They threaten, cajole, seduce, and lead the majority of the ekklesia astray with their siren songs of “we’re the church,” “we know the truth,” “we’re doing God’s work (forgetting that God does God’s work through Jesus Christ and the body of Christ and that starts on the inside of everyone God draws and gives to Jesus Christ – in reality, if we were all focused on and participating in the transformation toward the internal spiritual changes that need to be accomplished in each of us, then the evidence of God’s work would be seen collectively; instead, we see shattering, scattering, and jostling, condemnation, greed, spinning, and often-nasty competition for money and numbers, which is not God’s work),” “we have the right doctrines (forgetting what Paul told Timothy about all scripture being profitable for doctrine), and “if you stay with our group, you’ll be okay spiritually.”
This is setting up the works of human hands to be solely trusted, believed, followed, obeyed, and worshiped. And like one of the major themes of the book of Jeremiah, it is following the dictates of our human hearts on all sides of the idolatry equation.
It may very well be that we in the ekklesia are not even aware that we have fallen into the sin of idolatry.
And here’s the reason.
Like all the other almost-similar counterfeits that Satan devises to lure all humans, but especially the ekklesia, who are lacking a solid and sound foundation in God’s knowledge and wisdom, who are spiritually unprepared, unsuspecting, unaware, and who are wandering with every step ever so slightly – but over time, far enough away, that the path is no longer visible – off of God’s path of righteousness into the wild unknown on either side of the path, these siren songs sound close enough to being right and true.
There is just enough tacit mention of God and Jesus Christ that if we’re not living in the word of God continually, prayerfully seeking God’s wisdom, understanding, knowledge, and discernment, and meditating on and critically thinking about what God says in His word and what we see, read, and hear from other people, then we can no longer tell the difference between what God says is true and what sounds like it’s true.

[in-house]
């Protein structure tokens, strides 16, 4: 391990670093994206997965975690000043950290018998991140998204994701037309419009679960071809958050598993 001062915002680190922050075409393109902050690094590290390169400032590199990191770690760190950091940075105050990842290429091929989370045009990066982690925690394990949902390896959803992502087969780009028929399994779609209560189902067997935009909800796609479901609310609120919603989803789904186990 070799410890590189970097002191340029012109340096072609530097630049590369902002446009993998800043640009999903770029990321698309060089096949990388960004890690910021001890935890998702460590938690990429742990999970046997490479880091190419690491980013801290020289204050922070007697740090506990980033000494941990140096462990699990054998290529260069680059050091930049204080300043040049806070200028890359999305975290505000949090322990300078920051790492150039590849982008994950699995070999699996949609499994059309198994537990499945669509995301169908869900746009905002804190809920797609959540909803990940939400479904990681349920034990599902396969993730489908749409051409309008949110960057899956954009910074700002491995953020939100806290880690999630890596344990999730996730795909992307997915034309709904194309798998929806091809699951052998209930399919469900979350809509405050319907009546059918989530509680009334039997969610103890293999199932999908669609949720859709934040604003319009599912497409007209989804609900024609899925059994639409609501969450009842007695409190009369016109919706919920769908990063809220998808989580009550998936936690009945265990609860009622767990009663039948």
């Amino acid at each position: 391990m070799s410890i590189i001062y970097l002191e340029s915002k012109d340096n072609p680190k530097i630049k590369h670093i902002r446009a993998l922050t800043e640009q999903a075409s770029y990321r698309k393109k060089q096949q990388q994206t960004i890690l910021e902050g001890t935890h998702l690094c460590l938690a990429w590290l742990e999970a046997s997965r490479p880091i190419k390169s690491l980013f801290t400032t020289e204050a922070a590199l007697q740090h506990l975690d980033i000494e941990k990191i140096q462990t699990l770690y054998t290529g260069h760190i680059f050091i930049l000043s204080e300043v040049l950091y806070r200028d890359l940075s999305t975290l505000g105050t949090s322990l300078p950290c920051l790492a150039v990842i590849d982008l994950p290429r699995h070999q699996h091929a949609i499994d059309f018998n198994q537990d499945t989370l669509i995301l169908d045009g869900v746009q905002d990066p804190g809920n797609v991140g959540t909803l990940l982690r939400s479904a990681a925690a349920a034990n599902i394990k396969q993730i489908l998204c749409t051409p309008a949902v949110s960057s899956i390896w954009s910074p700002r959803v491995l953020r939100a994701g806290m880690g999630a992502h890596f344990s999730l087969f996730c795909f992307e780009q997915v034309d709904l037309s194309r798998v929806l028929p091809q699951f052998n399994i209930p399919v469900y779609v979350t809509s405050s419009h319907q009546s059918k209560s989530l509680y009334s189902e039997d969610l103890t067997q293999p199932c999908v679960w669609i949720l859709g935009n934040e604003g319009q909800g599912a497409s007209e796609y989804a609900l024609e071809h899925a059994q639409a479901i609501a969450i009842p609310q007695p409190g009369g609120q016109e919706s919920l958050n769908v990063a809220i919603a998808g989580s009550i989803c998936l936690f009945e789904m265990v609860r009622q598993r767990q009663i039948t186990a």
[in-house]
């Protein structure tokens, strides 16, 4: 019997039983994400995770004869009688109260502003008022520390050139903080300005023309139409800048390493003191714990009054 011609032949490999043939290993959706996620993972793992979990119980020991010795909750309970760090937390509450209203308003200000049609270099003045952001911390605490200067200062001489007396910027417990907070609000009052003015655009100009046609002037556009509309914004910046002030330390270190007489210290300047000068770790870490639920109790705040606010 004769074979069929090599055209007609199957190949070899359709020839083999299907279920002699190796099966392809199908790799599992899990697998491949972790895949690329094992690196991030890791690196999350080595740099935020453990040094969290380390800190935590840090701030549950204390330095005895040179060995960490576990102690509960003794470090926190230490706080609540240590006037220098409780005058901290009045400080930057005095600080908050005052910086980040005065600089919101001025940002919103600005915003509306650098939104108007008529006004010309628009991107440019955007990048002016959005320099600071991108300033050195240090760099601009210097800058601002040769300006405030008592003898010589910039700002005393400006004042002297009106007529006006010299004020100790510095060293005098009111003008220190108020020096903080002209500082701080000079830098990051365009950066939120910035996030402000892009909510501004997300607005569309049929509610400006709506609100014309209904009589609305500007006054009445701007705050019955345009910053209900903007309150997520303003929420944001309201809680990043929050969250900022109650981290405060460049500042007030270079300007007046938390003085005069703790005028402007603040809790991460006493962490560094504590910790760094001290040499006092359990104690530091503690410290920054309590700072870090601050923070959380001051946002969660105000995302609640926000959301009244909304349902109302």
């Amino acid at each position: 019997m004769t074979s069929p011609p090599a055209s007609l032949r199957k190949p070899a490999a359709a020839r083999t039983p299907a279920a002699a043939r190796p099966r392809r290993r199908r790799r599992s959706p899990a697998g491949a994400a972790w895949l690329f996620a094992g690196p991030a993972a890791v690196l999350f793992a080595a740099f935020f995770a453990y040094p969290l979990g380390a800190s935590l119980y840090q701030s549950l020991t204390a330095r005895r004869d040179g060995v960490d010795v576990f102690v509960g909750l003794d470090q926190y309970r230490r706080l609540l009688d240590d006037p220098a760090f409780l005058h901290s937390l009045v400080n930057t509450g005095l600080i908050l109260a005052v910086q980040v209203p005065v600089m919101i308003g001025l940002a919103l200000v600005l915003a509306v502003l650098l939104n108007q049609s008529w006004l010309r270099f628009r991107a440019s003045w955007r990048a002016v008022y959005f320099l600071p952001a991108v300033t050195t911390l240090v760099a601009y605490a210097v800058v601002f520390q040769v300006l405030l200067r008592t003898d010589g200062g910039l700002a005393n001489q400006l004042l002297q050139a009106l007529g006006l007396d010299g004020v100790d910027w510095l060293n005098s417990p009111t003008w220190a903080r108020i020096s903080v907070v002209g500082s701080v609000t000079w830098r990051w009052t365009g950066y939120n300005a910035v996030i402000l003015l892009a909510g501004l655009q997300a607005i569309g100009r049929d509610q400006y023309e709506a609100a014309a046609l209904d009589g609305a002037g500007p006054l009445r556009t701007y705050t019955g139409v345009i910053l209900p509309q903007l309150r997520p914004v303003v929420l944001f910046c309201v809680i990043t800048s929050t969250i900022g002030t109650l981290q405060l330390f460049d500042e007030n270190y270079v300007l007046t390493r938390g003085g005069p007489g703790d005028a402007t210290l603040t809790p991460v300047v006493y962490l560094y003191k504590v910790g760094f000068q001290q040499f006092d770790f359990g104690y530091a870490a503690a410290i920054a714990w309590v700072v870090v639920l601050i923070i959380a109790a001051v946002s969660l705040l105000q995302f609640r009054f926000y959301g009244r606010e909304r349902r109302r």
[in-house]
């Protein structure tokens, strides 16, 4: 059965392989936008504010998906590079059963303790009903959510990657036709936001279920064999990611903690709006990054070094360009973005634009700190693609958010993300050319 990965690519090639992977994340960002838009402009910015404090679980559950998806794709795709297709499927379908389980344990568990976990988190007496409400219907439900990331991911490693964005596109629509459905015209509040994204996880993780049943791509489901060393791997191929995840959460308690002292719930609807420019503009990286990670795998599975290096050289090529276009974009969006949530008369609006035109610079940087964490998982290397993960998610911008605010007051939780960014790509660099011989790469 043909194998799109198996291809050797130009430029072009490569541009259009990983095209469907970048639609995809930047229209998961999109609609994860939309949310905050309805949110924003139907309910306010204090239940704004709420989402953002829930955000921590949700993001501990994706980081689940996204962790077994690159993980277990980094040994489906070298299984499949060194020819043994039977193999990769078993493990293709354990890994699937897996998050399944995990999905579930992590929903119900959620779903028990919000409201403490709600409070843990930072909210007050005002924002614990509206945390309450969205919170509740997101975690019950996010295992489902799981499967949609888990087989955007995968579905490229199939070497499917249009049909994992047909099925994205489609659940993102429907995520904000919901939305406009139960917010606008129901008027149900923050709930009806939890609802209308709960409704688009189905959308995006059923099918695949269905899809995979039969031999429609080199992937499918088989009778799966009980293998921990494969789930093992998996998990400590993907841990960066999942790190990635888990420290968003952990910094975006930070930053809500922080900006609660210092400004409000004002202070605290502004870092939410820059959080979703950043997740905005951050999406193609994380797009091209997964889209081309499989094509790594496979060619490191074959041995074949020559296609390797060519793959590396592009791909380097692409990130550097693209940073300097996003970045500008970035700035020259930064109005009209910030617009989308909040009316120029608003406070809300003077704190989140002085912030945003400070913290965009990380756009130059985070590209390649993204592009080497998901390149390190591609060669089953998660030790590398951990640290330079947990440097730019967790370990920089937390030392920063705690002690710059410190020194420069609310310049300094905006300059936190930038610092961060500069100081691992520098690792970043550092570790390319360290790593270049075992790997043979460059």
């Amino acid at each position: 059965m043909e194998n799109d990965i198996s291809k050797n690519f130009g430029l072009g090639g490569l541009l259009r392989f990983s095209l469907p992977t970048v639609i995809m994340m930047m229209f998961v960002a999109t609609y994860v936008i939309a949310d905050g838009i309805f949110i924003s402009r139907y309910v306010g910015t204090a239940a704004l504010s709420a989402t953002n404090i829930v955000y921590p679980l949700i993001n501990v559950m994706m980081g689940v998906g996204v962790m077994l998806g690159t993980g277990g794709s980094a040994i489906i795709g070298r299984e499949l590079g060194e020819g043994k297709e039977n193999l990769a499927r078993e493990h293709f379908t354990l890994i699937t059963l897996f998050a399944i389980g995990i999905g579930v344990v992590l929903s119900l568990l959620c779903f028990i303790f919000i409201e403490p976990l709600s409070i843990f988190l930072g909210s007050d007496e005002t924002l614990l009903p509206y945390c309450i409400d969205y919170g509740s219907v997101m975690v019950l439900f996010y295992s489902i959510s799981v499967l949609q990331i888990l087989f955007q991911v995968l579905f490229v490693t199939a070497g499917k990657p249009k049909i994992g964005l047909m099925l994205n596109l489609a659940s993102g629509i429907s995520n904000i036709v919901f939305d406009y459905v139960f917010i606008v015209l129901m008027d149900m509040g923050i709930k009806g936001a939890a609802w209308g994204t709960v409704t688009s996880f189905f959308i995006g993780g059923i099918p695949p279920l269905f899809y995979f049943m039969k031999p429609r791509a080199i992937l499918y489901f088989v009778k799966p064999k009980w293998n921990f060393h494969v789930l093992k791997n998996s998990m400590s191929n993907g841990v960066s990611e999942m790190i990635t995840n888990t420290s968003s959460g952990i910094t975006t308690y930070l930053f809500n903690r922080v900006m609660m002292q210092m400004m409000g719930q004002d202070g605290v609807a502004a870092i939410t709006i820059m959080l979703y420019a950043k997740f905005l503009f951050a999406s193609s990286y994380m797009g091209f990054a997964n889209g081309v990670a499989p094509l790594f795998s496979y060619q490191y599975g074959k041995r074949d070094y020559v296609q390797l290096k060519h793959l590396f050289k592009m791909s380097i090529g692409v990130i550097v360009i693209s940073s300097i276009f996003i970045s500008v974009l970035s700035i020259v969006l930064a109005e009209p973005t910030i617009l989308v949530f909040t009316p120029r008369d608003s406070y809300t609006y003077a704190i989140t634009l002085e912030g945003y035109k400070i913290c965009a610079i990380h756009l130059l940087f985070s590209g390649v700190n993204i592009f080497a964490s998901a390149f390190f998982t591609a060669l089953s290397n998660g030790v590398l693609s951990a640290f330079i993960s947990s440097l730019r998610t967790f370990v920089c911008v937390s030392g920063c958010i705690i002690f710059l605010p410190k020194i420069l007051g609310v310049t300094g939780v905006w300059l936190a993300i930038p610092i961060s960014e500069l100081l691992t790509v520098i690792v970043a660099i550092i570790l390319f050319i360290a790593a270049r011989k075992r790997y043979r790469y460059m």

Spiritual discernment, as the book of Hebrews says, must be exercised and developed. It must be fine-tuned to the point of being able to pick up the slightest deviation from the word of God (quite frankly, most deviations aren’t slight, but instead as clear as the light of day if we are abiding in Christ, which means that we are continually eating of the Bread of Life and drinking the living waters that God freely gives us access to, but which we can eat or refuse, deciding we want the junk food that is often substituted for the word of God).
We can’t have spiritually-mature discernment without an intimate relationship with God and Jesus Christ. We can’t have spiritually-mature discernment without the word of God being implanted in us – and us striving to live by every word that proceeds out of the mouth of God – and God’s law written on our hearts, souls, and minds. We can’t have spiritually-mature discernment unless we are like the Bereans, searching the scriptures daily to prove whether what we see, read, and hear is true.
We must choose who we are going to obey. We must choose who we are going to serve. We must choose who we will be completely faithful to, loyal to, committed to, dedicated to, and willing to follow no matter what the cost in this life.
It’s important to remember that no choice is a choice. If we choose not to change and put away our foreign gods that we’ve made with the work of our hands and/or which are flesh and blood just like we are (and sometimes the reality is that we worship ourselves and exalt ourselves to be equal with God, much like Satan does, as recounted in Isaiah 14 and Ezekiel 28), with the same limitations, sinfulness, weakness, and mortality, then we have rejected God and chosen idolatry.
There is no fence-sitting here. We cannot worship God and Jesus Christ with our whole hearts, souls, minds, and strength and worship anything else. We choose one or the other.
My prayer is that we all choose wisely and choose God and Jesus Christ, in whom we can have the greatest faith, confidence, belief and trust about and for everything. Nothing and no one is their equal, compares to them, and have a record, if we’re willing to read it and believe, of testimony declaring them to be sovereign and our ultimate authority, not only in this life, but throughout eternity.